German is one of the 15 or so Germanic languages, a branch of the Indo-European language family. About 130 million people in Germany, Austria, Switzerland, Luxembourg, Belgium, Liechtenstein, and South Tyrol (Italy) speak German natively or as a regularly used second language. It is therefore the most widely spoken native language in the European Union and the eleventh most widely spoken language worldwide. The 2020 survey on ‘German as a foreign language worldwide’ refers to a total of 15.5 million people currently learning German as a second language.
One reason why German’s importance is disproportionally high relative to the number of people speaking it stems from the country’s economic strength, which makes the language very desirable. This desirability is helping drive an active policy of spreading the German language: through support for language teaching facilities in Germany and abroad, provision of scholarships, or academic offerings made available remotely to international students. It is also evident in the significantly increasing interest in German, especially in Asia, most specifically China.
In Africa, too, demand is rising fast: Here, there has been around a 50-percent increase in German language-learners since the previous study in 2015. At the same time, there is a shortage of German language teachers in many places. The Federal Foreign Office is therefore working to train and qualify more teachers through targeted programs with intermediary organizations, such as “Dhoch3” run by the German Academic Exchange Service (DAAD) or “Deutsch Lehren Lernen” run by the Goethe-Institut.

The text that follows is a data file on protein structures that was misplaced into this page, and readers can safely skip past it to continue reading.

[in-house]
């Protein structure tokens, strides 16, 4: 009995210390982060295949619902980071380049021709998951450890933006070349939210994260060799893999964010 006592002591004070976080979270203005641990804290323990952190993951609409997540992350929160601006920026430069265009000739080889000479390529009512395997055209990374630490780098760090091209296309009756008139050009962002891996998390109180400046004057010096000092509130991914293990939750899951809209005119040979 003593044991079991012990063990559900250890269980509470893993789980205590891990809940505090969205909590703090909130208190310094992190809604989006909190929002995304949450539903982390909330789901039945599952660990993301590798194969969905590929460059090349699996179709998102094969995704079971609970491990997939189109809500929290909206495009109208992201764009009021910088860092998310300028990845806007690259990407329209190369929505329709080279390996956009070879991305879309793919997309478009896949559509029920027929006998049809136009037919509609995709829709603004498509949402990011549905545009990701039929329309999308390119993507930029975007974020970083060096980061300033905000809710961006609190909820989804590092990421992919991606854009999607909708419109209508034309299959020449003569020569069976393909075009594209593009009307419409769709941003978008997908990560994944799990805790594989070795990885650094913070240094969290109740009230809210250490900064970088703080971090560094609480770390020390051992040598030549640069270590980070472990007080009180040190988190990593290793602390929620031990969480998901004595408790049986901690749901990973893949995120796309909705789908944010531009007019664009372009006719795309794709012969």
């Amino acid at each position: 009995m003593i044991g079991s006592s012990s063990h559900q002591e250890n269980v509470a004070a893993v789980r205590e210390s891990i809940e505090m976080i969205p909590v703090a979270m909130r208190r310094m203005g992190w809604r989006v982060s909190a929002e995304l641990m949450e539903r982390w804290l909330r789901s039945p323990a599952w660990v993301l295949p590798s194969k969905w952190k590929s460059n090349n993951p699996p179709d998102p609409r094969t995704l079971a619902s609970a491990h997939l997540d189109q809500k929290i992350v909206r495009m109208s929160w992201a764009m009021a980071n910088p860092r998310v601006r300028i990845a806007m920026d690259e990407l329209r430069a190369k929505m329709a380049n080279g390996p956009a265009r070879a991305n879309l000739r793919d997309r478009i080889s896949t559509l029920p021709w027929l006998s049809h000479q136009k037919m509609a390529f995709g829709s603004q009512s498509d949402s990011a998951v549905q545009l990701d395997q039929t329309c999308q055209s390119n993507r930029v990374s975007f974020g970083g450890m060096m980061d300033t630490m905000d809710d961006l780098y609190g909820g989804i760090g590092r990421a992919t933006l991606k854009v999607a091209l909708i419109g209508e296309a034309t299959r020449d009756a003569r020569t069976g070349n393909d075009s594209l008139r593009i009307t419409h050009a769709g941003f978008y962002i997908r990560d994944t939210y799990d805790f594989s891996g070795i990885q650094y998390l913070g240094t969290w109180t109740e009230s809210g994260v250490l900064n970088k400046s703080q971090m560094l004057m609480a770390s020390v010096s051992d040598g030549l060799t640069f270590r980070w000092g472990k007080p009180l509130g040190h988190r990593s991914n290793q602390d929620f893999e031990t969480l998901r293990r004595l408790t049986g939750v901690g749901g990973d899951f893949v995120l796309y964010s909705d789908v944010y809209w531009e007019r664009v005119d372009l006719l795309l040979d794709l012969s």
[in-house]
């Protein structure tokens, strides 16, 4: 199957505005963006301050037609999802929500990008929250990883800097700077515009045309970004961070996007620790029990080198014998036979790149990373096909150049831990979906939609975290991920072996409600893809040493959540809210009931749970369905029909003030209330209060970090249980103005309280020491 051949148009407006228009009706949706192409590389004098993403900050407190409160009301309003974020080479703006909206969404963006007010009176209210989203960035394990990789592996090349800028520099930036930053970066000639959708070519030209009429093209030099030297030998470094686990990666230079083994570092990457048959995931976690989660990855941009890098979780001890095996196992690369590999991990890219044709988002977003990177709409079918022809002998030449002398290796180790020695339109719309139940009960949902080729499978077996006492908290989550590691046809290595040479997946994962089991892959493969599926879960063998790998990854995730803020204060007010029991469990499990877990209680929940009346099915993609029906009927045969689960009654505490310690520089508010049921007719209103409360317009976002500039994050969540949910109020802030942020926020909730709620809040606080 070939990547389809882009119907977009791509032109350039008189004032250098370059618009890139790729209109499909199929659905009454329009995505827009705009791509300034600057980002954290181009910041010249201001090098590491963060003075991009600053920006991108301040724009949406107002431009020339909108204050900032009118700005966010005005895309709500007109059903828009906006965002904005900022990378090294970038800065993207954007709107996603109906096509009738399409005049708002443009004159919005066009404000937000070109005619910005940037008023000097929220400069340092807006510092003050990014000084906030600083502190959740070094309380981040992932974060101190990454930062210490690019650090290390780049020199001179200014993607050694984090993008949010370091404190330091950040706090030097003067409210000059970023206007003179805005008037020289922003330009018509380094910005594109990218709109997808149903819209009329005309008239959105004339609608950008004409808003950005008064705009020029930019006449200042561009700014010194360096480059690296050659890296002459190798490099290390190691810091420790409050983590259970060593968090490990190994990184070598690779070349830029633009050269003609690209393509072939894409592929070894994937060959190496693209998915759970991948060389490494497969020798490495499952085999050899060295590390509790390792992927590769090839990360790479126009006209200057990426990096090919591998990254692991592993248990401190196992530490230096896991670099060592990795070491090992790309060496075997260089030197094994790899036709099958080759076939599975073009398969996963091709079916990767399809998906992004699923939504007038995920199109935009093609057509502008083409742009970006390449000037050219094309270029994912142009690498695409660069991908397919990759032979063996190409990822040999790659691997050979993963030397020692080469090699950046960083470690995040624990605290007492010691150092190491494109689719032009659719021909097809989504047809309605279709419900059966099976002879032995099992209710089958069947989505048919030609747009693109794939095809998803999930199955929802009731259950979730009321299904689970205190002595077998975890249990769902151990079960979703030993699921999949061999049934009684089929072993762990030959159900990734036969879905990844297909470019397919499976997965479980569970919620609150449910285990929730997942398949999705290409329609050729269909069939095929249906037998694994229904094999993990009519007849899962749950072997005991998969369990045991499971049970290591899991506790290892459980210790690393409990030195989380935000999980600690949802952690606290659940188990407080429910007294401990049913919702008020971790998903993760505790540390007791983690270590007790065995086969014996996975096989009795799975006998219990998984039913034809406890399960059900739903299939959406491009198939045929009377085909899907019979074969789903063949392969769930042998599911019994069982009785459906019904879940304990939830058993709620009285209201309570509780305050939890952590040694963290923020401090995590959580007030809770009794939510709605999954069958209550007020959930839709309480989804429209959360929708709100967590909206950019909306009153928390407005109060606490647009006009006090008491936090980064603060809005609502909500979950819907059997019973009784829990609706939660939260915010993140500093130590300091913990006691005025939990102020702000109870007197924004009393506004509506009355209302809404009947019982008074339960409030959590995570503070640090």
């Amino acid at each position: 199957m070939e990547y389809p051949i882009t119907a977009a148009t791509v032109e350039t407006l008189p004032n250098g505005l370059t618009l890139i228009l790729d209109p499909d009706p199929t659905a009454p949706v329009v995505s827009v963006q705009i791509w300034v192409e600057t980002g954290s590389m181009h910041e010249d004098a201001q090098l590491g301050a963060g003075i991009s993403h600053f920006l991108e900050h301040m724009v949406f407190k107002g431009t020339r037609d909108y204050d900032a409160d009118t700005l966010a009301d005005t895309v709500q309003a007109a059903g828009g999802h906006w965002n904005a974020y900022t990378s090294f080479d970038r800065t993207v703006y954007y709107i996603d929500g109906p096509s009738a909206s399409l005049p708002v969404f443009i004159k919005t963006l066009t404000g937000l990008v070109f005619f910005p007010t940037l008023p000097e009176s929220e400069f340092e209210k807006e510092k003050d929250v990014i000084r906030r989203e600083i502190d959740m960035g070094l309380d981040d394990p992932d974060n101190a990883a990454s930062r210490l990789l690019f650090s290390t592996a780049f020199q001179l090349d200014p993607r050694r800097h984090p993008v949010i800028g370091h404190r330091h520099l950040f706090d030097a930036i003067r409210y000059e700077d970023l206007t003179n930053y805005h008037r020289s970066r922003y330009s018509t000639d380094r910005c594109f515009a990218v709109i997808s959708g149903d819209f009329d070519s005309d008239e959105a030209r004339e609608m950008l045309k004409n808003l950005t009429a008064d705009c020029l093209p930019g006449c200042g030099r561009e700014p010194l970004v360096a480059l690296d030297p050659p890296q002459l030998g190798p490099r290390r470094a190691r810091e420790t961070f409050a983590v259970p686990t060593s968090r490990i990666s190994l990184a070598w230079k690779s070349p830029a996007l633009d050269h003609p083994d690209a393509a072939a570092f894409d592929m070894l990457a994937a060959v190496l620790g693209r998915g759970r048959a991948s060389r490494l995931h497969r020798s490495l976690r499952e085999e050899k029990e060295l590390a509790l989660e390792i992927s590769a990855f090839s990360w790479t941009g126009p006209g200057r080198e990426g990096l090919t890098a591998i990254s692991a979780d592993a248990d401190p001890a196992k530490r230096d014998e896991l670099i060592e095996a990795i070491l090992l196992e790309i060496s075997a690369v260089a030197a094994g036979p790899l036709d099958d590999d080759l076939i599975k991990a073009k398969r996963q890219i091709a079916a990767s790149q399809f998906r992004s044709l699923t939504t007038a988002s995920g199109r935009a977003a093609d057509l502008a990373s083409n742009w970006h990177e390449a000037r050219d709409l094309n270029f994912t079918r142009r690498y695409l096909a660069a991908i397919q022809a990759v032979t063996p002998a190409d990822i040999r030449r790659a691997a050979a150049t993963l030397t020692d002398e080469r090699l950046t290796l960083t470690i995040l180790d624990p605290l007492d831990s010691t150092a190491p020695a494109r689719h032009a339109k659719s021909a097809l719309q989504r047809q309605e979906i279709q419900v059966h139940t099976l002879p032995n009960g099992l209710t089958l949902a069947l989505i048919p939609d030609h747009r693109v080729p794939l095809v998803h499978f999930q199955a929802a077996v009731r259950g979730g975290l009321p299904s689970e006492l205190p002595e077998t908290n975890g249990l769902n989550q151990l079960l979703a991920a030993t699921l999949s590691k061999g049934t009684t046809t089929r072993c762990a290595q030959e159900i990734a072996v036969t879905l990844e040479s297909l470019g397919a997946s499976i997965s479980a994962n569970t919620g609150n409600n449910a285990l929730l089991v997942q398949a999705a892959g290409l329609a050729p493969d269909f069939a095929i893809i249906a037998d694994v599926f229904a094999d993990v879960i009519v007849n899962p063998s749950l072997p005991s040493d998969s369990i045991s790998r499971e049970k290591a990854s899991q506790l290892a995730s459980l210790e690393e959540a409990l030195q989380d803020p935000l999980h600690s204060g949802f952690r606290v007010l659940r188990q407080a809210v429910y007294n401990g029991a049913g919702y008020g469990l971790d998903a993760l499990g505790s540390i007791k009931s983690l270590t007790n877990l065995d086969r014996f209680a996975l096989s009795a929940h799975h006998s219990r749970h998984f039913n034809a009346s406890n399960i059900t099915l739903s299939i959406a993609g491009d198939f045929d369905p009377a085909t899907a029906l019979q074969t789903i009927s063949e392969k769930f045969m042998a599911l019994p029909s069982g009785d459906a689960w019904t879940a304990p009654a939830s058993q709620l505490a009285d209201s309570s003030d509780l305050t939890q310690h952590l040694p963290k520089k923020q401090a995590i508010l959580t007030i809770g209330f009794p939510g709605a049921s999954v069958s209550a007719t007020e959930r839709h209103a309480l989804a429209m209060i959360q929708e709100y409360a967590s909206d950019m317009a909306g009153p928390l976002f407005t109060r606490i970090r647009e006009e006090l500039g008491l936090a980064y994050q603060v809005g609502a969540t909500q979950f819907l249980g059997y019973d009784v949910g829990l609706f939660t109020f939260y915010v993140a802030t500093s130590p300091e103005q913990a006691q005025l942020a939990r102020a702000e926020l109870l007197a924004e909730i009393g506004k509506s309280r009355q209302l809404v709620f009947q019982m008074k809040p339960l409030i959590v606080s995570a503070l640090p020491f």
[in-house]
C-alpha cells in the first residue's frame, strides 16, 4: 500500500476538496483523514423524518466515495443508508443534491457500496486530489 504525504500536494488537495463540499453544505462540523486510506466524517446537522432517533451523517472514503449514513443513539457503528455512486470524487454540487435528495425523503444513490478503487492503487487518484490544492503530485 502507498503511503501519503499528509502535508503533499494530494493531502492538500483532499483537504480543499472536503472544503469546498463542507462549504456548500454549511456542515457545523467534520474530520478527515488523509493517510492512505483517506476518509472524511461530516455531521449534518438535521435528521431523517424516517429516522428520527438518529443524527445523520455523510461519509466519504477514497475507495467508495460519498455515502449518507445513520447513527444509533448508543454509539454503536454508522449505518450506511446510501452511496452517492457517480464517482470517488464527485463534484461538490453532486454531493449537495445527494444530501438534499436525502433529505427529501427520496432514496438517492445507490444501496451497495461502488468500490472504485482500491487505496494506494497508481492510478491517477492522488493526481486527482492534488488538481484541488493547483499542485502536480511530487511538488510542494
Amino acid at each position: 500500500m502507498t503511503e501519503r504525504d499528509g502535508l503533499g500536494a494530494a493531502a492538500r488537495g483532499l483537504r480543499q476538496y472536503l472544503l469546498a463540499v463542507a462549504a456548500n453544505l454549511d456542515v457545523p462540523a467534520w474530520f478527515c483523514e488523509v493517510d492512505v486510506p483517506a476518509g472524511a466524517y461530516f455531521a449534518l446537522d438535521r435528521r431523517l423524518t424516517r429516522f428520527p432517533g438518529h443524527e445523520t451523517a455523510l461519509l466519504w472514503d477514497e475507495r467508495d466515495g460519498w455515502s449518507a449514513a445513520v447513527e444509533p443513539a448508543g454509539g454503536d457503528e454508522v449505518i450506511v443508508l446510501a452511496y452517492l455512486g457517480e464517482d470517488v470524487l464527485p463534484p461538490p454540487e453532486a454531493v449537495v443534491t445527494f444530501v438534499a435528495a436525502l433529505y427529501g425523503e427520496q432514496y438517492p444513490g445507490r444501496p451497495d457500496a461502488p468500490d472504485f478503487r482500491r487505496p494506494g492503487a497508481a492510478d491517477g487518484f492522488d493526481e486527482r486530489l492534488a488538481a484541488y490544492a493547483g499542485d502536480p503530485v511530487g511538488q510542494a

Growing interest in digital language courses
Important institutions for learning German include the 140 German schools outside Germany and the almost 2,000 schools that lay emphasis on German lessons, which are included in the Federal Foreign Office’s initiative, Schools: Partners for the Future (PASCH). According to the current survey, around 309,000 people took language courses at the Goethe-Institut, which offers German as a foreign language and language tests in more than 90 countries. This represents an increase of around 73,000 on five years ago. Those responsible for the study put this increase down to the growing importance of language knowledge among skilled professions. Since the Skilled Immigration Act came into force in 2020, making it easier for qualified professionals from non-EU countries to come and work in Germany, a further increase is expected.
The demand for digital language learning has also grown, and the Corona pandemic has only furthered this development. The learning platform offered by the Goethe-Institut, for example, recorded around 1.2 million visits in May 2020. During the same month of the previous year that figure was just 326,000. Use of online courses provided by Deutsche Welle also doubled over the same period to 4.2 million hits.
German in scholarship
Meanwhile, the relevance of German as a language of international scholarship is essentially declining. The global share of articles in German in scientific publications is only one percent in bibliographic databases. German enjoys greater importance as an academic language in the humanities and social sciences. Non-German-speaking scholars very rarely publish in German, whereas German-speaking scholars publish extensively in English, particularly in the sciences.
Globalisation is exerting pressure on all international languages, and this is serving to appreciably further strengthen the position of English as the world language. Nonetheless, German will remain an important international language.